In the meantime, the passengers were left vulnerable to a swarm of onrushing vigilantes. Cowling[, one of the Alabama State Highway Patrolmen,] had just enough time to retrieve his revolver from the baggage compartment before the mob surrounded the bus. The first to reach the Greyhound was a teenage boy who smashed a crowbar through one of the side windows. While one group of men and boys rocked the bus in a vain attempt to turn the vehicle on its side, a second tried to enter through the front door.
With gun in hand, Cowling stood in the doorway to block the intruders, but he soon retreated, locking the door behind him. For the next twenty minutes Chappell and other Klansmen pounded on the bus demanding that the Freedom Riders come out to take what was coming to them, but they stayed in their seats, even after the arrival of two highway patrolmen. When neither patrolman made any effort to disperse the crowd, Cowling, Sims [the other Highway Patrolman onboard], and the Riders decided to stay put.
Eventually, however, two members of the mob, Roger Couch and Cecil "Goober" Lewallyn, decided that they had waited long enough. After returning to his car, which was parked a few yards behind the disabled Greyhound, Lewallyn suddenly ran toward the bus and tossed a flaming bundle of rags through a broken window. Within seconds the bundle exploded, sending dark gray smoke throughout the bus. . . .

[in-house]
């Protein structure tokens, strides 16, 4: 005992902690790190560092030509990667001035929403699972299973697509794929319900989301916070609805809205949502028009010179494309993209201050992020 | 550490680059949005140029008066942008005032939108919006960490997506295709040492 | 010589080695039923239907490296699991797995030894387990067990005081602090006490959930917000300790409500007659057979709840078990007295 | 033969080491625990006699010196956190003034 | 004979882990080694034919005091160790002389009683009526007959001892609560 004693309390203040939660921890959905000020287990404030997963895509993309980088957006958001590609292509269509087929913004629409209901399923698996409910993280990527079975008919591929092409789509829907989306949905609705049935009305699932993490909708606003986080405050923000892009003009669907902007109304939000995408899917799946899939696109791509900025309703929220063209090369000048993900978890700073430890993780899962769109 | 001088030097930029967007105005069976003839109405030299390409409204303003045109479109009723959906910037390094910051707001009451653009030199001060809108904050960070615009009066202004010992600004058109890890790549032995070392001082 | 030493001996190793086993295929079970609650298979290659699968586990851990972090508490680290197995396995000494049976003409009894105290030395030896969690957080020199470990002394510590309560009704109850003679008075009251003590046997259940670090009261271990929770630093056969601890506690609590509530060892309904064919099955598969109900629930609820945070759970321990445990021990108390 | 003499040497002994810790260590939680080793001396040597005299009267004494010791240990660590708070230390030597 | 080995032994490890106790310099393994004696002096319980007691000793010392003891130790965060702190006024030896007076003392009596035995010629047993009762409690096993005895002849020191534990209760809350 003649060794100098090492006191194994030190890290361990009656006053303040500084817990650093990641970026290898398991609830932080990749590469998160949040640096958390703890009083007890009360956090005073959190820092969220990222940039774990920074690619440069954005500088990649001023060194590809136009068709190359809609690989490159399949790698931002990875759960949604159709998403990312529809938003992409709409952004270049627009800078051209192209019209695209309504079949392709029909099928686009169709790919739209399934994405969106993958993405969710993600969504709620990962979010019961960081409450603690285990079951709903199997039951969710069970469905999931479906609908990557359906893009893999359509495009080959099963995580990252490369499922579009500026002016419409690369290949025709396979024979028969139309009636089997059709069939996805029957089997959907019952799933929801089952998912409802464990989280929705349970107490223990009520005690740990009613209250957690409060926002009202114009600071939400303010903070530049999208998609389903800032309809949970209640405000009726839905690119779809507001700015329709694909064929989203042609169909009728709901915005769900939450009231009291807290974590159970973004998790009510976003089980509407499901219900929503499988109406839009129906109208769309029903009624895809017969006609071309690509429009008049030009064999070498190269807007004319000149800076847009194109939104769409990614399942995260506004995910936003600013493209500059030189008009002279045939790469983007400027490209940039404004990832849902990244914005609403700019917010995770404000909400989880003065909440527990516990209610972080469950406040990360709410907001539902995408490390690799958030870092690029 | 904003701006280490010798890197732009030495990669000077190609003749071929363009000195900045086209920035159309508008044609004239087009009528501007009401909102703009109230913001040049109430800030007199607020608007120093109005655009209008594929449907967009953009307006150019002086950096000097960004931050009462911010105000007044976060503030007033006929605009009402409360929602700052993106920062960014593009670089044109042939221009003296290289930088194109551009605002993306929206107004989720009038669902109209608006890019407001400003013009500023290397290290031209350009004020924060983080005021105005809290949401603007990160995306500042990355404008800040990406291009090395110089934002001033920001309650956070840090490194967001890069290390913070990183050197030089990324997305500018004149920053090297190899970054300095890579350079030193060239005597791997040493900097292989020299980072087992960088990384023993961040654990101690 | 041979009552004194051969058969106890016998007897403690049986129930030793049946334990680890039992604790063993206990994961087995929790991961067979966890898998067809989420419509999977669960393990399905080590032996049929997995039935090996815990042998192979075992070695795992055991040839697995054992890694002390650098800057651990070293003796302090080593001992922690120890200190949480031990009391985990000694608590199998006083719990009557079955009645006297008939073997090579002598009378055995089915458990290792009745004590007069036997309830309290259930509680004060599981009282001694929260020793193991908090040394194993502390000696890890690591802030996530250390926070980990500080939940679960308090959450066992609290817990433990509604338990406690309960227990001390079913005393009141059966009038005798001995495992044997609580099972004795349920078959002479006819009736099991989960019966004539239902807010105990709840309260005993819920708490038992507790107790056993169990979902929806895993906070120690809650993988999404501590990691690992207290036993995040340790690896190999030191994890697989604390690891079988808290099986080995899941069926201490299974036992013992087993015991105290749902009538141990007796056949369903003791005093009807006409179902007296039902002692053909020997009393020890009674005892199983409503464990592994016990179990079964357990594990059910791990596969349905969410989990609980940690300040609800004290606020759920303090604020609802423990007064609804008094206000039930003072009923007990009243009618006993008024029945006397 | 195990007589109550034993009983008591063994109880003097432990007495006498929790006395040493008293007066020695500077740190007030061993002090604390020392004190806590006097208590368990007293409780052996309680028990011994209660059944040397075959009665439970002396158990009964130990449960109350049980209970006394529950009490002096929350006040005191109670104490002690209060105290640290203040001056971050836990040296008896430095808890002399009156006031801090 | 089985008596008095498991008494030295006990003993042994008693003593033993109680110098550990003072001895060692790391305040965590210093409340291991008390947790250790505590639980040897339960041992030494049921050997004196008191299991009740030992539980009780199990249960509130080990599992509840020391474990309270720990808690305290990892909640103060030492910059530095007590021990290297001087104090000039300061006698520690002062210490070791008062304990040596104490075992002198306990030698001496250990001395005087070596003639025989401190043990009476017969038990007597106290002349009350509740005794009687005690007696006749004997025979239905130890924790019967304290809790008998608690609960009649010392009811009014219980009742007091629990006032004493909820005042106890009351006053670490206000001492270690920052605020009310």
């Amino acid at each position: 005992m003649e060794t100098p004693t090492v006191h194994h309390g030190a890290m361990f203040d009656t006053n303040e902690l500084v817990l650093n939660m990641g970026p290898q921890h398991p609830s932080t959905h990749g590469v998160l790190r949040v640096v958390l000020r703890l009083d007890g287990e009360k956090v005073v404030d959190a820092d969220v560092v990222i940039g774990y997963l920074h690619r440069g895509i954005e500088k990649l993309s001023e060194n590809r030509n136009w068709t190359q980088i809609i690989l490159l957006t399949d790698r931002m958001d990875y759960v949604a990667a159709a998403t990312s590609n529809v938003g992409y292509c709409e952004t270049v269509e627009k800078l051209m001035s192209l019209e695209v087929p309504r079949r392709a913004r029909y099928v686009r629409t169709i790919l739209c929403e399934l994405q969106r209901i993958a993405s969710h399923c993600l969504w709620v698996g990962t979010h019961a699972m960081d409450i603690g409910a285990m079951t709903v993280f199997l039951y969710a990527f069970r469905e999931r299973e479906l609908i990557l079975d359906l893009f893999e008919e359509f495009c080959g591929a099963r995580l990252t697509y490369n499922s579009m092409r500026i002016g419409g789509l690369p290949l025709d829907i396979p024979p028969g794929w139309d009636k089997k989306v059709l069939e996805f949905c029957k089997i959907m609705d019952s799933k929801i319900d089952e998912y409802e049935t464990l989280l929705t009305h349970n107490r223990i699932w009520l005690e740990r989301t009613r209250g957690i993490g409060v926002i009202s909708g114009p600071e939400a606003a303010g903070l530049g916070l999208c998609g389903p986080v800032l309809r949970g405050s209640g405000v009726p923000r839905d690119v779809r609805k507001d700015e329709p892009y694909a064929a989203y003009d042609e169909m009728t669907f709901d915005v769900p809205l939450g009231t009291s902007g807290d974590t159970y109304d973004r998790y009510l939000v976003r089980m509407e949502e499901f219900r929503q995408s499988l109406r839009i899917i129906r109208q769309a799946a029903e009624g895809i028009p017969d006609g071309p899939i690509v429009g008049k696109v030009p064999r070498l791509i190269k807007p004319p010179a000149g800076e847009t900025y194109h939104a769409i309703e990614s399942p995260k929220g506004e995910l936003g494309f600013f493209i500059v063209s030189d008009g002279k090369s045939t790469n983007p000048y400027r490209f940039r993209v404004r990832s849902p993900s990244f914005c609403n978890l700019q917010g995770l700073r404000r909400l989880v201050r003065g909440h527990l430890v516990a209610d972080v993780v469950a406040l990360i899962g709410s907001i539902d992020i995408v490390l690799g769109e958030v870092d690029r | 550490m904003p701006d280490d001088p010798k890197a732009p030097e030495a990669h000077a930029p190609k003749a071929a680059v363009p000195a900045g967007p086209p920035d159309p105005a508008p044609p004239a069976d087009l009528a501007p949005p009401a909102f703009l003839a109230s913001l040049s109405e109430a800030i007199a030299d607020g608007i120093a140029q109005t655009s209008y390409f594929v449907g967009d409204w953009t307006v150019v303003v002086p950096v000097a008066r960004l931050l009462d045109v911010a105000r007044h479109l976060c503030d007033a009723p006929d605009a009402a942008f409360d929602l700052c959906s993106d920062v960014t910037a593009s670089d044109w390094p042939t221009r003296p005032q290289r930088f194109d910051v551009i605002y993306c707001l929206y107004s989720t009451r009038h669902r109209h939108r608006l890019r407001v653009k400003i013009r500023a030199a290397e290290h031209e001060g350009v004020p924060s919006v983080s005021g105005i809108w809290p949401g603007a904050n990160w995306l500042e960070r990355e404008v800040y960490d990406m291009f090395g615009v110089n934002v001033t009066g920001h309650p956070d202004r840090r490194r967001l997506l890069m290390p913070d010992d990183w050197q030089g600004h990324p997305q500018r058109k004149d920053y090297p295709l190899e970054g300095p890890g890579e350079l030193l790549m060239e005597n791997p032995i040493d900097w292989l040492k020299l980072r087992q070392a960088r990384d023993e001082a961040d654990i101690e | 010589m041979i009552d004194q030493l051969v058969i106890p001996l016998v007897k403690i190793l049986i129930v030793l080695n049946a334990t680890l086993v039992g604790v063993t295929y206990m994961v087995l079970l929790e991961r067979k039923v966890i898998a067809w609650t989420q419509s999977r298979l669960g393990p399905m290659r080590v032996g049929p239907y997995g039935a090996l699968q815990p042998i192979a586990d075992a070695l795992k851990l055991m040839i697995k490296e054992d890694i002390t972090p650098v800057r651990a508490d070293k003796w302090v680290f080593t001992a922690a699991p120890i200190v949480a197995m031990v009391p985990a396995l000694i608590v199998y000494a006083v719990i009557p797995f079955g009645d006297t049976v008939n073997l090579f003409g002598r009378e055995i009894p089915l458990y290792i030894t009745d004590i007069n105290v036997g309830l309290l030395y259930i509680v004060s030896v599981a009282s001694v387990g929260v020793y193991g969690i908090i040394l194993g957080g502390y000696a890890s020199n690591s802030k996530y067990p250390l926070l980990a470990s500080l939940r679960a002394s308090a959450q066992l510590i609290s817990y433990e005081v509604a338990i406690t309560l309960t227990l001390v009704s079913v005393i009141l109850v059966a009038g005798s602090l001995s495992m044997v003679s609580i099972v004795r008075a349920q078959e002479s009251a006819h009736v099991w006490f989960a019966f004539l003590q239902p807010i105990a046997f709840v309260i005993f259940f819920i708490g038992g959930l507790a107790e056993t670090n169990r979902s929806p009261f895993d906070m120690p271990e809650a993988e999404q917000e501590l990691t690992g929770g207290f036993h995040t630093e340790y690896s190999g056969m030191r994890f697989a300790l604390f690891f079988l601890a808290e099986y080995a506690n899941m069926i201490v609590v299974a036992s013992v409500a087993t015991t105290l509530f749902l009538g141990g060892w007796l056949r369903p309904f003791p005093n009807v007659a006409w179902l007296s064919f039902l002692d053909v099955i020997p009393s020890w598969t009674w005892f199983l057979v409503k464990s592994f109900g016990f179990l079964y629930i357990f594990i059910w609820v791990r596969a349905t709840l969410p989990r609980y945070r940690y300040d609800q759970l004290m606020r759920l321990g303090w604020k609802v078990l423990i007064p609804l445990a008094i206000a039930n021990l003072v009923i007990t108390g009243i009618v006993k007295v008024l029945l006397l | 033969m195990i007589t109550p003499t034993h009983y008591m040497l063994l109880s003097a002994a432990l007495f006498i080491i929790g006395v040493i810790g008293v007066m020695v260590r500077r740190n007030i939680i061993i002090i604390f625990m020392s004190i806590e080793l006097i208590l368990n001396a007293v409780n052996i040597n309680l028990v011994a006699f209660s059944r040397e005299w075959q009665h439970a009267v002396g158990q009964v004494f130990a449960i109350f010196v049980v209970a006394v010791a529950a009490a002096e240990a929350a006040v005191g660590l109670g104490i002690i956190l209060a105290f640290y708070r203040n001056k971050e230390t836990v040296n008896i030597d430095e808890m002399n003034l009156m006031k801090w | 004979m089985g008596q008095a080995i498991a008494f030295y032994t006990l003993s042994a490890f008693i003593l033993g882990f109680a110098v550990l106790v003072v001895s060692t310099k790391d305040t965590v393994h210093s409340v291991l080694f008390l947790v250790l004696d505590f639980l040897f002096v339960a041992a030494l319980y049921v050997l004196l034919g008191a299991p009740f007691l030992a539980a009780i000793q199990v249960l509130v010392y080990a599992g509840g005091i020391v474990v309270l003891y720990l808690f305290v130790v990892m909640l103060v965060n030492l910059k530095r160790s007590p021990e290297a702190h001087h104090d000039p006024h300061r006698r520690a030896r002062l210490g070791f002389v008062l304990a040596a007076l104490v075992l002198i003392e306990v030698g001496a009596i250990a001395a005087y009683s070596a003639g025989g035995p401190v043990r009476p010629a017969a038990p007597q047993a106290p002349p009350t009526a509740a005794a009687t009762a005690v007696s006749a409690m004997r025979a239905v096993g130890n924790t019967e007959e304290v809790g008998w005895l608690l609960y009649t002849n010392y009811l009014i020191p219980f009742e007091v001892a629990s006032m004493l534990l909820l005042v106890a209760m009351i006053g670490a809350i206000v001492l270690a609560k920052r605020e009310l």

But I began this post with a comment about brave people seeking justice.
How's this for a 12-year-old girl in Anniston as she reached out with basic human kindness to the victims of the bus bombing? I haven't quoted the discussion of the choking smoke that filled the bus as the menacing mob seethed outside.
When one of the bus's gas tanks exploded, the people on board finally tumbled out.
I'm skipping more of the story, more gory details. But then there was this:
One little girl, twelve-year-old Janie Miller, supplied the choking victims with water, filling and refilling a five-gallon bucket while braving the insults and taunts of Klansmen. Later ostracized and threatened for this act of kindness, she and her family found it impossible to remain in Anniston in the aftermath of the bus bombing.I am humbled. Would I exhibit that kind of bravery?
I urge you to read the rest of the article for yourself. Very powerful.